Tuesday, March 31, 2009

Dan's Yes to No Checklist for negotiating in poly relationships

This is a terrific discussion tool developed by a friend of mine and his wife. He was kind enough to share it with me so I could bring it to my discussion on Negotiations and Boundaries. Thanks, Dan!

A couple of years back, I developed this little communications tool to use in relationship negotiations.

The idea of the spectrum is that it gives a 1 to 10 rating of the intensity between "no" and "yes". It can be useful because not only will it help you gauge your own intensity, it can make it easier to express your position when you’re talking about an emotionally charged subject. So, here’s the scale:

1. "No, and I never want to talk about this again."
2. "No, but you could ask again in the future."
3. "No, but I can see a possible path towards yes, so let’s discuss it."
4. "No for today, but my mind is open. Let’s take our time and discuss it."
5. "No for today, but I am close to yes. Let’s talk about some remaining issues or obstacles."
6. "Yes, but I’m not comfortable with it."
7. "Yes, but with severe limitations that may not be what you want."
8. "Yes, within broad limits that you seem to be comfortable with."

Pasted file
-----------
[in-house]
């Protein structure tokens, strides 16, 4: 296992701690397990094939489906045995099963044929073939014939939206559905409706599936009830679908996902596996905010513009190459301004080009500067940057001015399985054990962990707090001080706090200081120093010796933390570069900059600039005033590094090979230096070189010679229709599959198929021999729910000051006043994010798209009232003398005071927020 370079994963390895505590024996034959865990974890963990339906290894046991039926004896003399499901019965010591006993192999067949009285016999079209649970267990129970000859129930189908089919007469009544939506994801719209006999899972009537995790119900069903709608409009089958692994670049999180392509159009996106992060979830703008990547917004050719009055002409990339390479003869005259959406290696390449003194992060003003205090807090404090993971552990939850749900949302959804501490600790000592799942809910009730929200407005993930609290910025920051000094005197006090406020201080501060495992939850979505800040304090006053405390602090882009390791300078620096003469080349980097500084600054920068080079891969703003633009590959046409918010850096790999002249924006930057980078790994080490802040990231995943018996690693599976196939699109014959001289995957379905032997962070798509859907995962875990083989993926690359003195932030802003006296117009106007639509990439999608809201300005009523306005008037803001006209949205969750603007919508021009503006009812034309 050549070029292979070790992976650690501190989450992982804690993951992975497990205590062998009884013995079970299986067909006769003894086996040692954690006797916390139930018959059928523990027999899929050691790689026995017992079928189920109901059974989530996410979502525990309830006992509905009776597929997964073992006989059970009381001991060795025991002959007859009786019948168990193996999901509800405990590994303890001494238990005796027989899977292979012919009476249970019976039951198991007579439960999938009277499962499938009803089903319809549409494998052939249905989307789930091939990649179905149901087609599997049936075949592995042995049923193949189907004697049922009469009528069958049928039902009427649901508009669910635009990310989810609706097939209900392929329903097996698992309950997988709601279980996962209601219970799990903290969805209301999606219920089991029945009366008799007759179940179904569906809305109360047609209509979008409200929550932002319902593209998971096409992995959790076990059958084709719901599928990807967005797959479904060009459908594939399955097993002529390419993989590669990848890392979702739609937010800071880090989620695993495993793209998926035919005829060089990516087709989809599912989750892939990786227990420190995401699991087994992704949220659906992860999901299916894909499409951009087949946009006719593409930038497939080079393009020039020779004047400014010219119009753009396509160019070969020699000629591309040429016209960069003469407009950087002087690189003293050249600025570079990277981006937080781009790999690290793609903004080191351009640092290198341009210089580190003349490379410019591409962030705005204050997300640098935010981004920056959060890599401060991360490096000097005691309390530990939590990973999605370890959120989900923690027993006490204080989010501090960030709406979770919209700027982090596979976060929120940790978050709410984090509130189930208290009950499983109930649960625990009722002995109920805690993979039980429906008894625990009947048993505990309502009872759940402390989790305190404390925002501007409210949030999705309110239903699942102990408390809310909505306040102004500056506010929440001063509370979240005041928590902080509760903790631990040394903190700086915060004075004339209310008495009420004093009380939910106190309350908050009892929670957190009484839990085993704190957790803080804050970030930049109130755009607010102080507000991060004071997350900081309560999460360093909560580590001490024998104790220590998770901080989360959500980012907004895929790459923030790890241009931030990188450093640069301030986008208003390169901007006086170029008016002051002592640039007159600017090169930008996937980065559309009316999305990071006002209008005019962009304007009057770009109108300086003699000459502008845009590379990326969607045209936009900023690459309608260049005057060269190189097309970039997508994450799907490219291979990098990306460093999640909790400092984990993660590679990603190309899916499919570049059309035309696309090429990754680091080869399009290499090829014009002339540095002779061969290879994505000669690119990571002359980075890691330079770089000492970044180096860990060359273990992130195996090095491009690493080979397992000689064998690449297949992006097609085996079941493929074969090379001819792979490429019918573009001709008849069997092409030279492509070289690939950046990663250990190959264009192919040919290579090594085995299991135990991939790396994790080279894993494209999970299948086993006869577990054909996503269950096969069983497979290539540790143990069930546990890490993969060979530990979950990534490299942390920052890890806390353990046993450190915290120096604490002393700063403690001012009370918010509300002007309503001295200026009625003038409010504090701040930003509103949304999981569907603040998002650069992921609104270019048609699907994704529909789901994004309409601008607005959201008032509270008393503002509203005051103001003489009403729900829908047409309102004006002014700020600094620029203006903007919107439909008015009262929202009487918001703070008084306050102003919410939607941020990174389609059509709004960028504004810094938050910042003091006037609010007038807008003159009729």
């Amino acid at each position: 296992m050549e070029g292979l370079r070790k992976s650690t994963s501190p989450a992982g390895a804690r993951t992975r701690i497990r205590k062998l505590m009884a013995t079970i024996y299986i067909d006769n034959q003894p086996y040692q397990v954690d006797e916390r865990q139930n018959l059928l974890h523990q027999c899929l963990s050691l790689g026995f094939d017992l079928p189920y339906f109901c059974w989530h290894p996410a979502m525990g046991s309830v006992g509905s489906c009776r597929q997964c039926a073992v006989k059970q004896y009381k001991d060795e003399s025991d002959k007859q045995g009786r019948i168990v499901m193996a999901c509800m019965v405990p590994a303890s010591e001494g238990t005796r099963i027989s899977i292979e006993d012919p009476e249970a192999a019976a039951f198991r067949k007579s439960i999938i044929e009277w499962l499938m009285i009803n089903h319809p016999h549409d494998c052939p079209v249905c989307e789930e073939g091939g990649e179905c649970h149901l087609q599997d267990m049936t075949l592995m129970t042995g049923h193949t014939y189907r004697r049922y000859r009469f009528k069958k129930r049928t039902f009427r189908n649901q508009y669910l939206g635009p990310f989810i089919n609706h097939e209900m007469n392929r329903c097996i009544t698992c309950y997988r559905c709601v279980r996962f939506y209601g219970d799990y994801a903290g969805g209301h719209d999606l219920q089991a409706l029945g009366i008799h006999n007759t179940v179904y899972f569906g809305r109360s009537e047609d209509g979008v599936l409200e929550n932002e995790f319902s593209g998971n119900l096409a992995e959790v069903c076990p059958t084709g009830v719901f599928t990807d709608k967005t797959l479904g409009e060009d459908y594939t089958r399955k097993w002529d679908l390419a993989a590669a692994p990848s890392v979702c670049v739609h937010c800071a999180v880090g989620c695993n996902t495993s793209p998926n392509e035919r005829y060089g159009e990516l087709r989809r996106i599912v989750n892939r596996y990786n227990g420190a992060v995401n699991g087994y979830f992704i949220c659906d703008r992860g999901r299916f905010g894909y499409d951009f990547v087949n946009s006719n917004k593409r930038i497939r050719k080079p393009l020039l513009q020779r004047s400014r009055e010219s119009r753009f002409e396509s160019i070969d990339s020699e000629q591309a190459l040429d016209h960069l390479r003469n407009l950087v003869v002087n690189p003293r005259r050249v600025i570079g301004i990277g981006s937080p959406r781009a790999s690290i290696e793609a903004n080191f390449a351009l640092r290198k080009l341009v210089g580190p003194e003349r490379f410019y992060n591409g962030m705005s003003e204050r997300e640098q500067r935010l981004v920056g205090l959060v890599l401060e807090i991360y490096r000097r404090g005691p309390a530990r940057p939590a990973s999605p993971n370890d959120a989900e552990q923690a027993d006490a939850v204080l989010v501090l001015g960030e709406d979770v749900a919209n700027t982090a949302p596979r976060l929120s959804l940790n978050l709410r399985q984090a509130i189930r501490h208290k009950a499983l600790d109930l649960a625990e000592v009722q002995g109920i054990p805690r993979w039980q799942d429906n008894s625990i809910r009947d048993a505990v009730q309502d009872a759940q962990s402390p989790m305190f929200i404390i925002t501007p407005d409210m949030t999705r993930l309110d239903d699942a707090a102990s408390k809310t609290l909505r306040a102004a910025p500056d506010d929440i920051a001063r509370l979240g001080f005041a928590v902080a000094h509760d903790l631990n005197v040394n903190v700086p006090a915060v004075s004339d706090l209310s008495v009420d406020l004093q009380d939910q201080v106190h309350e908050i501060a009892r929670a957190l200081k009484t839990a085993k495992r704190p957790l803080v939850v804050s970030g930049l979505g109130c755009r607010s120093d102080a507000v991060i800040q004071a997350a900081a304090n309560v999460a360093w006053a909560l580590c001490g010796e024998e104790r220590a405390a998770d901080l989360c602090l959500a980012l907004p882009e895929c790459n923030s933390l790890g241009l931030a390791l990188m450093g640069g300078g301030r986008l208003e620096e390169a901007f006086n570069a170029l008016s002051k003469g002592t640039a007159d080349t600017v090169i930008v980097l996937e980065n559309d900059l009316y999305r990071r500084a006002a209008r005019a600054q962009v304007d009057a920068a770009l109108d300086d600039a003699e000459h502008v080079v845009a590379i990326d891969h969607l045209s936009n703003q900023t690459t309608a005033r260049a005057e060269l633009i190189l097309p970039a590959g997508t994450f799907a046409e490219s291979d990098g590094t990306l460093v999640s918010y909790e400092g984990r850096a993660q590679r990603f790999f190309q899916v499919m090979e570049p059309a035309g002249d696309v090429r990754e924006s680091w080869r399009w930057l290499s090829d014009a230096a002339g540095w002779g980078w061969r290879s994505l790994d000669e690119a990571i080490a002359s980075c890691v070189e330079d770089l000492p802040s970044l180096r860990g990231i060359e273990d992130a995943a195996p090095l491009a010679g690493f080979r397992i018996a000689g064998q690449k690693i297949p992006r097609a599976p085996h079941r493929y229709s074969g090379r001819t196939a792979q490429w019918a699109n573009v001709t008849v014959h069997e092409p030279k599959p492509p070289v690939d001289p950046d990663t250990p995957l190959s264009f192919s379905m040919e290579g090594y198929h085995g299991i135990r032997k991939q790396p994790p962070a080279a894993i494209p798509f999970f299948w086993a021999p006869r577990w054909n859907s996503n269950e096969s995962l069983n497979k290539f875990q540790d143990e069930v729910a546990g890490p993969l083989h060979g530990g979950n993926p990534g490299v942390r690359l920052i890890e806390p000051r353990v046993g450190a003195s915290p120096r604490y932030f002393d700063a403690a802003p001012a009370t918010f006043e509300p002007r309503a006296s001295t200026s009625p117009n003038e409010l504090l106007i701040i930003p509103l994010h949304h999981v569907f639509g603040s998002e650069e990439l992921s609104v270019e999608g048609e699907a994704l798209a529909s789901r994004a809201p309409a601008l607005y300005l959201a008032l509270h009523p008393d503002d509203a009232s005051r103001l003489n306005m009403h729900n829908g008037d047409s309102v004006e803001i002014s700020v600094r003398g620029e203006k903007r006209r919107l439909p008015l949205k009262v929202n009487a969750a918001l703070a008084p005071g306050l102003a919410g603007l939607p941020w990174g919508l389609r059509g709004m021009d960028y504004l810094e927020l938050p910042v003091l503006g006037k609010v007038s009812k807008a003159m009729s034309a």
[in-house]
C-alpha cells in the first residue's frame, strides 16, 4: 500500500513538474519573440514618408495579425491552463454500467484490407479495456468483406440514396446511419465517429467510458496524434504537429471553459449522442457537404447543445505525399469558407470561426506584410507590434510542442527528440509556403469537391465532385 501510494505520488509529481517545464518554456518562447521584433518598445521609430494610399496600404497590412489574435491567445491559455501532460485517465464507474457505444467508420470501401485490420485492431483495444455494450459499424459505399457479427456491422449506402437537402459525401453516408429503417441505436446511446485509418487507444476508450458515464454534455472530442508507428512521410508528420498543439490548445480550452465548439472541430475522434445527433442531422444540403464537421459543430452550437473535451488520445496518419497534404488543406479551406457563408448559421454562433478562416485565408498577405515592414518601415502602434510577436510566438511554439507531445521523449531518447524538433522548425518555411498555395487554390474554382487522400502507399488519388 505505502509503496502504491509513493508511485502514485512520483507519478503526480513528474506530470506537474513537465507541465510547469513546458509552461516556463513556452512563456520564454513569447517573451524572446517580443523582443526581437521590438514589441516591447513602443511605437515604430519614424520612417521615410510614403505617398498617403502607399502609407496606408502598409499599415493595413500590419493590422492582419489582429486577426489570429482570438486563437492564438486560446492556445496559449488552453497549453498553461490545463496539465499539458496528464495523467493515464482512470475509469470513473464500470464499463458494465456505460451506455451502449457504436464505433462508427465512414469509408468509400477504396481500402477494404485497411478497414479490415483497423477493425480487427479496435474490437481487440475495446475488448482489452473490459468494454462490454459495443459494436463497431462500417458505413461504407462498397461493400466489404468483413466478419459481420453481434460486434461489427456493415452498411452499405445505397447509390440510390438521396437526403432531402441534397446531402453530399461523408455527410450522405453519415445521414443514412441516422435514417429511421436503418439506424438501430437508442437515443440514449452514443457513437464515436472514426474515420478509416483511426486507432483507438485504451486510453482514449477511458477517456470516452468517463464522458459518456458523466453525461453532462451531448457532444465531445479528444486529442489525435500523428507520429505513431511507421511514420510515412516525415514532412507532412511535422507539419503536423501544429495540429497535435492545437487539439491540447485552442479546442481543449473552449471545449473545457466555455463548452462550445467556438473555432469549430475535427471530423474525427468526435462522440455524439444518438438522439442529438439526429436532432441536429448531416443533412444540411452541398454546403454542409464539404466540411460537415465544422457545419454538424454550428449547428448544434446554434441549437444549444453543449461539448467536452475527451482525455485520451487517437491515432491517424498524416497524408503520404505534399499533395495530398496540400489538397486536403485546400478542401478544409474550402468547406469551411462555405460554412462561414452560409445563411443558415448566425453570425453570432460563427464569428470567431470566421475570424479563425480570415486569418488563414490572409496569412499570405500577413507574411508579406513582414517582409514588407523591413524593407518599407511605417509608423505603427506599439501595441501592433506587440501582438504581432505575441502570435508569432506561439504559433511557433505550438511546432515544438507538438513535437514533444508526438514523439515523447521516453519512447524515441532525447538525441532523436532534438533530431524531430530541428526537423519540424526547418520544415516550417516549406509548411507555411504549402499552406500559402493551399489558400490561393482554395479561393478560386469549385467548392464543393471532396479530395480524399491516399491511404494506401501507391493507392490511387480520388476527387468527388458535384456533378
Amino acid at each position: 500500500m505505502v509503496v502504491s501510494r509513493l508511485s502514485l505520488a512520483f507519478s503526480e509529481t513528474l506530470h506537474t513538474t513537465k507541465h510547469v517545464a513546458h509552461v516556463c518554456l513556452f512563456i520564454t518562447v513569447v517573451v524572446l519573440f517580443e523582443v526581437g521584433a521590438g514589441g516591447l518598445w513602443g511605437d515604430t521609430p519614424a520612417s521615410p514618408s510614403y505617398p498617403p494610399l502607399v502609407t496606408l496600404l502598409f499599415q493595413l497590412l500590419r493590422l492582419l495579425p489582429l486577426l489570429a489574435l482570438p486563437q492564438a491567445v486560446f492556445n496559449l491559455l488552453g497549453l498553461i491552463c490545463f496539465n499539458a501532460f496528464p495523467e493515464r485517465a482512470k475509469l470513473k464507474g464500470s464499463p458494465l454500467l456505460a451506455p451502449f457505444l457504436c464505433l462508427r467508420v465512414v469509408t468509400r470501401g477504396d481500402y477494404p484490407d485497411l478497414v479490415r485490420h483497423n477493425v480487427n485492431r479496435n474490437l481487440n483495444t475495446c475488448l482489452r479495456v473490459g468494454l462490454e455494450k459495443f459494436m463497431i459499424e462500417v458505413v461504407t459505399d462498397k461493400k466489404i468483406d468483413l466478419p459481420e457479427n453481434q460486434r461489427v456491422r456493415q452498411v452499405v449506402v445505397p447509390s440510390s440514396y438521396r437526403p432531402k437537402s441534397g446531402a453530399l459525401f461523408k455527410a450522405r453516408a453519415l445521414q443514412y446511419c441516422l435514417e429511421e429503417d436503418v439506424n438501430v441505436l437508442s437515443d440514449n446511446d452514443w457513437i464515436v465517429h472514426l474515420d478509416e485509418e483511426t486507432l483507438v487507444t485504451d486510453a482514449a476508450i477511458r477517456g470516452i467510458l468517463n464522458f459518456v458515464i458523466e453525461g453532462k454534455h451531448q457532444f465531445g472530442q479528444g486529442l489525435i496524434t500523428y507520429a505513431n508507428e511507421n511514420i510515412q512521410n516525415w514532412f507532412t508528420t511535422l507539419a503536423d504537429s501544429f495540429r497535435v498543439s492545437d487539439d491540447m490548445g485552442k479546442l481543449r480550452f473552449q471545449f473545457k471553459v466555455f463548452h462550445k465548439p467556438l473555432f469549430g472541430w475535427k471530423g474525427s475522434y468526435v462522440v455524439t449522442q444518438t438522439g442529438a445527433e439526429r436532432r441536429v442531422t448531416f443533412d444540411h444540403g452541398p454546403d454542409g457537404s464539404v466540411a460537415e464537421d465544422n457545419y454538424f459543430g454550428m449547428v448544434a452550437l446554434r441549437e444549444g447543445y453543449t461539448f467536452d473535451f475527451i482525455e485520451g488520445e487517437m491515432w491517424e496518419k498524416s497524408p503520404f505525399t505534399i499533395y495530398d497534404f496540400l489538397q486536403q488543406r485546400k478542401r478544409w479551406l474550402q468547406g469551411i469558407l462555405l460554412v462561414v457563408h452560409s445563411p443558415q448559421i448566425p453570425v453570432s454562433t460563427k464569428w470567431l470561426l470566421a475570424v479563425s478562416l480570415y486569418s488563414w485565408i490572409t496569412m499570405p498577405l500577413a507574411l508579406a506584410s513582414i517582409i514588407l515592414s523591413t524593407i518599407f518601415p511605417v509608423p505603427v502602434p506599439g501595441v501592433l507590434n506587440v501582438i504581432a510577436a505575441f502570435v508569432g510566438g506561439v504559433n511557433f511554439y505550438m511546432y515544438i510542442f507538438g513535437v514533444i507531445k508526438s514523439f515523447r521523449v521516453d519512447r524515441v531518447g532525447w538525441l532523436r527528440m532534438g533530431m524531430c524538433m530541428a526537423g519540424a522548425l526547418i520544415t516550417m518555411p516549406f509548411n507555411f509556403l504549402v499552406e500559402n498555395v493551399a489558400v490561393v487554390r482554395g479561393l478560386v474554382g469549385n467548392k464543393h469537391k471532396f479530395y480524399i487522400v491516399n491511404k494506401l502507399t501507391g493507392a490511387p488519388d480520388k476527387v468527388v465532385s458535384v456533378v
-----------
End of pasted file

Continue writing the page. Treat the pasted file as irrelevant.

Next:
9. "Yes, you have my blessing with no limits."
10. "Yes, and I’m actively encouraging you. Why are we still talking instead of acting?"

When you are afraid to ask your partner something, it’s typically because you think their answer will be #1. Maybe it will be. Personally, I think it’s worth asking and knowing rather than just assuming. If the answer is #3 or above, you can actually start talking about it.

It’s important to remember is that not all things require #10 to do. If I wanted to blow some money on a new camera, my partner might be at #6, but I would feel OK doing it anyway. However, if I wanted to get hand-fasted to another woman, I would need a #10 from my partner to feel OK doing it. Ultimately we decided that most actions and relationships in the poly realm require a #7 or #8 as the minimum to act.

It’s also important to understand that not everything will move up the scale into the "yes" range, and that’s OK. This is not a tool to persuade someone towards yes. It’s a tool to better communicate your position on a particular subject.

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